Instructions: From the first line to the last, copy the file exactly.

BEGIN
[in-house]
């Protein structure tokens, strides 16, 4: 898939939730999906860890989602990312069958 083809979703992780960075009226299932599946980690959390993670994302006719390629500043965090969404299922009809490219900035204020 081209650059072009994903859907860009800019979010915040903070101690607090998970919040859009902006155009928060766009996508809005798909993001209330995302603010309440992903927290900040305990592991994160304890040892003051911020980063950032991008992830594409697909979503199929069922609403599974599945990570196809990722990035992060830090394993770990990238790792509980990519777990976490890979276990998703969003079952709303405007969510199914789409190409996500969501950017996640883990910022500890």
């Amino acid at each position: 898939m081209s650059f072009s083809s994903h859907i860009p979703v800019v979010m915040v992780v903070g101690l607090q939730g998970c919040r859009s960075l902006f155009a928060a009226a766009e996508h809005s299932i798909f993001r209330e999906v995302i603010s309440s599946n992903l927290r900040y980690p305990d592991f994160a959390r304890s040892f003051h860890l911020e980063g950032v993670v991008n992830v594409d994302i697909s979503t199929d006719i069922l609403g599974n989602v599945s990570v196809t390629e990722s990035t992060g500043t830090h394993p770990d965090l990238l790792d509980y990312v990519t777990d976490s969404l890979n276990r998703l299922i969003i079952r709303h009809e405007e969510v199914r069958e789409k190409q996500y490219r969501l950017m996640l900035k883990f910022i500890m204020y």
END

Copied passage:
[in-house]
């Protein structure tokens, strides 16, 4: 898939939730999906860890989602990312069958 083809979703992780960075009226299932599946980690959390993670994302006719390629500043965090969404299922009809490219900035204020 081209650059072009994903859907860009800019979010915040903070101690607090998970919040859009902006155009928060766009996508809005798909993001209330995302603010309440992903927290900040305990592991994160304890040892003051911020980063950032991008992830594409697909979503199929069922609403599974599945990570196809990722990035992060830090394993770990990238790792509980990519777990976490890979276990998703969003079952709303405007969510199914789409190409996500969501950017996640883990910022500890």
């Amino acid at each position: 898939m081209s650059f072009s083809s994903h859907i860009p979703v800019v979010m915040v992780v903070g101690l607090q939730g998970c919040r859009s960075l902006f155009a928060a009226a766009e996508h809005s299932i798909f993001r209330e999906v995302i603010s309440s599946n992903l927290r900040y980690p305990d592991f994160a959390r304890s040892f003051h860890l911020e980063g950032v993670v991008n992830v594409d994302i697909s979503t199929d006719i069922l609403g599974n989602v599945s990570v196809t390629e990722s990035t992060g500043t830090h394993p770990d965090l990238l790792d509980y990312v990519t777990d976490s969404l890979n276990r998703l299922i969003i079952r709303h009809e405007e969510v199914r069958e789409k190409q996500y490219r969501l950017m996640l900035k883990f910022i500890m204020y």